The Student News Site of Tarrant County College

The Collegian

The Student News Site of Tarrant County College

The Collegian

The Student News Site of Tarrant County College

The Collegian

NW Campus drama performs Aztec folklore play

By Edna Horton/nw news editor

The creation of humans from corn and a mud boy who didn’t get destroyed makes up the storyline of NW Campus’ newest play.

Miguel and the Magic Rain is a children’s folklore play making its debut Nov. 30-Dec. 6. Directed by Yvonne Duque and written by Rob Bosquez, it tells a story of Aztec gods making humans.

The story imagines that before deciding on corn, the gods made people out of different items such as gold, sticks, seashells and mud. Before the mud people are destroyed, a small mud boy chases a butterfly and runs away. Thousands of years pass, and he meets a puppeteer named Pablo.

The mud boy reminds Pablo of his dead brother Miguel. The two become friends and perform in the circus together. At the end of the show, the gods try to destroy the mud boy because they think he has no soul, but Pablo knows he does and tries to save him.

Dean Phillips, a student at Haltom Middle School, plays the mud boy. Phillips went to a summer camp at the Rose Marine Theater in Fort Worth and was asked by Duque to perform in the play. Playing a character in a college play is exciting for the middle-schooler.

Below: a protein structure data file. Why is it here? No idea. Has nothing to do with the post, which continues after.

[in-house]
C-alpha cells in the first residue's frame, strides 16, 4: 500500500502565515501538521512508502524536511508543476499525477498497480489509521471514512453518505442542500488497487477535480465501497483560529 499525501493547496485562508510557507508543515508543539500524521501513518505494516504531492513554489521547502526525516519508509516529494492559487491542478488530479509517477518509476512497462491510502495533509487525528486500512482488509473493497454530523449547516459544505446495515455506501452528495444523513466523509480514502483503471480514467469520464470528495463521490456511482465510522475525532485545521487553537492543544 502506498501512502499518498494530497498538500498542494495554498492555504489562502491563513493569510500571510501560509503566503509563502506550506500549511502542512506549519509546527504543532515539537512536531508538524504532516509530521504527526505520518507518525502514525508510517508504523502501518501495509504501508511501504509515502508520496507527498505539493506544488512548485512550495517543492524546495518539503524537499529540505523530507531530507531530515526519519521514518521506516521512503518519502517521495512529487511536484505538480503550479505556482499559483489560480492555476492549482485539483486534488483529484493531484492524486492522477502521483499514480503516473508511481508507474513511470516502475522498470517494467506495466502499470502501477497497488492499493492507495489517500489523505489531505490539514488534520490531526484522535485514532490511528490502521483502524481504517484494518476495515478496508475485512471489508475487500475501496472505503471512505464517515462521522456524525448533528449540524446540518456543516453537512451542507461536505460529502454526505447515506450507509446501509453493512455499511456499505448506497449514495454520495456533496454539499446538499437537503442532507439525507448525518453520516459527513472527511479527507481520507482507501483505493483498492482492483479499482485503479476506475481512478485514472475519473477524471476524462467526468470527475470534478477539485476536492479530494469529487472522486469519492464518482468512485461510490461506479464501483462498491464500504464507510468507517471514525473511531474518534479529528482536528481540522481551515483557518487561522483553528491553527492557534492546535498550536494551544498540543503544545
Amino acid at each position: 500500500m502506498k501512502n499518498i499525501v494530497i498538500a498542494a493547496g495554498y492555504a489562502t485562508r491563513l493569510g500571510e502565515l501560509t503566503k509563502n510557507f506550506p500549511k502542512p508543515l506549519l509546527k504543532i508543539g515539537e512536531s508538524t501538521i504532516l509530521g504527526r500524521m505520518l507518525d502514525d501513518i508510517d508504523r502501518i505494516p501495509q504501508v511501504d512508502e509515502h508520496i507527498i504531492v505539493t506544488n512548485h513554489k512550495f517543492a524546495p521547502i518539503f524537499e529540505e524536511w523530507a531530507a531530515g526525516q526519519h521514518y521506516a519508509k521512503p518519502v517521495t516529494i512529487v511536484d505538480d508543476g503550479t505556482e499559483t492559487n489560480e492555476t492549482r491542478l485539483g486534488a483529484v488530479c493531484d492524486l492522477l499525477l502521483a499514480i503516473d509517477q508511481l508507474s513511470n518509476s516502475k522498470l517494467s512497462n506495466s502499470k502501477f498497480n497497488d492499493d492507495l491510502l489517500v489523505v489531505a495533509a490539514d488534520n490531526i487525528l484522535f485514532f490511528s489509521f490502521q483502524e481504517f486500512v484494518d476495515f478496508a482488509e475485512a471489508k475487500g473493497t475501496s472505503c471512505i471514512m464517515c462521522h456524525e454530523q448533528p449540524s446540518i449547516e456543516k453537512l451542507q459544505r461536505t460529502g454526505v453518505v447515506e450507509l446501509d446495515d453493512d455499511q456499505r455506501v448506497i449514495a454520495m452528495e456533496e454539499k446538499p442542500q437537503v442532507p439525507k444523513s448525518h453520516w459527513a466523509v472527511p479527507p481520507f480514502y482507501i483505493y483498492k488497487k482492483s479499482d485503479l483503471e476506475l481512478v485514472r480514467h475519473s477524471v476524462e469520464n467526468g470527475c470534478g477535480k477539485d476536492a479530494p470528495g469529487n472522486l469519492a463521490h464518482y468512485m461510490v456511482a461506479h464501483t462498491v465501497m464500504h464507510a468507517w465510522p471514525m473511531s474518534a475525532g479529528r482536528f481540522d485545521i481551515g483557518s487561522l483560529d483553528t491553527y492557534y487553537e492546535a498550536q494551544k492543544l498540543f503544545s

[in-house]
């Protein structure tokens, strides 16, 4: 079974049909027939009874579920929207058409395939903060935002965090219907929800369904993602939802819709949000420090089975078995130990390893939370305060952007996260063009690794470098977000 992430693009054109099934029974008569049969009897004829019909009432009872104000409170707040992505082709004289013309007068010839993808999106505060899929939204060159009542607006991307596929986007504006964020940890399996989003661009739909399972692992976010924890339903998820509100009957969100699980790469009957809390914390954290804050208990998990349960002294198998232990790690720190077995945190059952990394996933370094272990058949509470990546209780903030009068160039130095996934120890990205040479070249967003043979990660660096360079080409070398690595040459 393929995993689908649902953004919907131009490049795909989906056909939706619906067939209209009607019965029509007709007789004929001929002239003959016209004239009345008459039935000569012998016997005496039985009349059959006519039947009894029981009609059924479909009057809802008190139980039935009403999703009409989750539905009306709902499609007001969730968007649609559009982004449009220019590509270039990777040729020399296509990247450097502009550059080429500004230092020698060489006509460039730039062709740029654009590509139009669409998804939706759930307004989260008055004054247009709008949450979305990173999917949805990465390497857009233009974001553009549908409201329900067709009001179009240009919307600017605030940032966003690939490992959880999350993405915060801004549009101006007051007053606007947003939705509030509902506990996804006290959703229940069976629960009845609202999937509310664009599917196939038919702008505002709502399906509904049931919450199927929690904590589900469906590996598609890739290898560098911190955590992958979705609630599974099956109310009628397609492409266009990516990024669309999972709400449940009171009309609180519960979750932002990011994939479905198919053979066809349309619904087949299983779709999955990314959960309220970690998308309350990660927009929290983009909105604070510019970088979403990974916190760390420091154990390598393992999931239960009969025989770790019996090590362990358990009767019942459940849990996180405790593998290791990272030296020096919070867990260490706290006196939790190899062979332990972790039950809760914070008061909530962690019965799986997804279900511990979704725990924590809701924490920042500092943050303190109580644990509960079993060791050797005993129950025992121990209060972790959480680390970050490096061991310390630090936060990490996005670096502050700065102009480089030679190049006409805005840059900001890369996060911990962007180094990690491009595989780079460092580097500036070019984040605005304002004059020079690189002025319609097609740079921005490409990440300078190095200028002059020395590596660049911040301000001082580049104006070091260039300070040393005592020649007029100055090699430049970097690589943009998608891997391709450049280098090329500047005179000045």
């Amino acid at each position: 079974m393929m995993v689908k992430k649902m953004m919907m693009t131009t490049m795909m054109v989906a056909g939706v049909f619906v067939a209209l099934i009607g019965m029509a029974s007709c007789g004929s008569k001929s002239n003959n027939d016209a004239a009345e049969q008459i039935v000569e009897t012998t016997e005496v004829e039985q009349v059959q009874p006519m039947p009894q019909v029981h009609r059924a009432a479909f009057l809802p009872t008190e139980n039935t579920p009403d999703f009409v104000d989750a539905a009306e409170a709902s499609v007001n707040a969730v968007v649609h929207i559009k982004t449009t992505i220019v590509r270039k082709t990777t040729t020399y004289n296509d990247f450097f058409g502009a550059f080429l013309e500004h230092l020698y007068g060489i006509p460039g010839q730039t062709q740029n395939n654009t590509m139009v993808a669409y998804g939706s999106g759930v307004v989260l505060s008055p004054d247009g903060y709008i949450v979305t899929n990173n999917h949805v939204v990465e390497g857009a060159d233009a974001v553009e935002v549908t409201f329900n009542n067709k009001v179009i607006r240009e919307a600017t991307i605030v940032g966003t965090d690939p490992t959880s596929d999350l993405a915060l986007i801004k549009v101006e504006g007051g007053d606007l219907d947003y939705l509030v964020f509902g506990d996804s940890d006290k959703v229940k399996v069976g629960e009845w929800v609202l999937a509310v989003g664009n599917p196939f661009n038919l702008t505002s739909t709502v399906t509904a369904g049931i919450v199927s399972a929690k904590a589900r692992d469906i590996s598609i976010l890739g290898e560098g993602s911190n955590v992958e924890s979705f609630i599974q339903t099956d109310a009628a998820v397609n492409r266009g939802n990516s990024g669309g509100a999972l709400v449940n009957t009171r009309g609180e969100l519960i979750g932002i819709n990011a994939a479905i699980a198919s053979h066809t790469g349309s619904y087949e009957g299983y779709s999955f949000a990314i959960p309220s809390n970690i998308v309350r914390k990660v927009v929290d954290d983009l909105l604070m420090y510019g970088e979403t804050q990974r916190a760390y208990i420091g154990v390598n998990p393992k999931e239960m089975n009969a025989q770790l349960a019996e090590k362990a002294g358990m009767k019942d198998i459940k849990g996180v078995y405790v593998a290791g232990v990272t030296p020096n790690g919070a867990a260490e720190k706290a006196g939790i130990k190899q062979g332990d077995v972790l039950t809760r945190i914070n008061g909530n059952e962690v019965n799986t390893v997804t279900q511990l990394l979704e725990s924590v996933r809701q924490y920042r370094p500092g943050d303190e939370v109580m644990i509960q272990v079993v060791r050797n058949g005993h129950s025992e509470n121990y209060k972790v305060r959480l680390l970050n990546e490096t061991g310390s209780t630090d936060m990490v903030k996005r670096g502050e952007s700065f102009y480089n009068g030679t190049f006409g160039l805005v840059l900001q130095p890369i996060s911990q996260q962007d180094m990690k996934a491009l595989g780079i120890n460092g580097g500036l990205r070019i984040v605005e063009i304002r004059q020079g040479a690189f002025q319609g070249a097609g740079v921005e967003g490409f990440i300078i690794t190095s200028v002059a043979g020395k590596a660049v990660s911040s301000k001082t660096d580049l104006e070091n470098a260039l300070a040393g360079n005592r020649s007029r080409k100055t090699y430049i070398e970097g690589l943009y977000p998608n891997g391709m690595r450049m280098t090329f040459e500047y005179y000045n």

Phillips said his character is the first successful creation of the Aztec gods. He hides in a forest before the gods make humans from corn and then comes out of hiding when he follows a butterfly dancer in the circus.

“The one mud boy is the only survivor of the civilization. Finally, the gods create people out of corn, so the mud boy is really the first successful creation,” he said.

NW Campus student Arturo Ramos plays Pablo the puppeteer. Ramos said his character comes from a long line of puppeteers. Pablo tries his best to be good at his job, but no one ever likes his puppeteering until he meets the mud boy.

“His grandfather and his father were the greatest puppeteers in the circus, but I don’t do well. My performance is off,” he said. “Aldemar is always yelling at me and getting angry with me because I am always doing things bad.”

Aldemar is the ringleader of the circus played by Stefanie Williams. She said her character is always in control and tries to show a nice face to the public. But backstage, Aldemar is incredibly mean.

Williams said each character has something to do with Aldemar. Aldemar’s relationship with Pablo is like an overbearing stage mom, Williams said.

“I’ve always wanted to play a villain, and it’s harder than I thought,” she said. “For me, it’s hard because I don’t like to be angry at people, and I have to hit Pablo, but I don’t want to. He’s too cute to hit.”

The performance debuts to an entire audience of children 10 a.m. Nov. 30-Dec. 4 in the WTLO Theater. A public performance begins 7:30 p.m. Dec. 5 with a reception after the show for all the art students and faculty who provided sets and props for the play. A final public performance will be 2 p.m. Dec. 6.

Ticket prices are $6 for general admission, $3 for children and students and free for TCC students, faculty and staff.

Contact the box office to make reservations at 817-515-7724.

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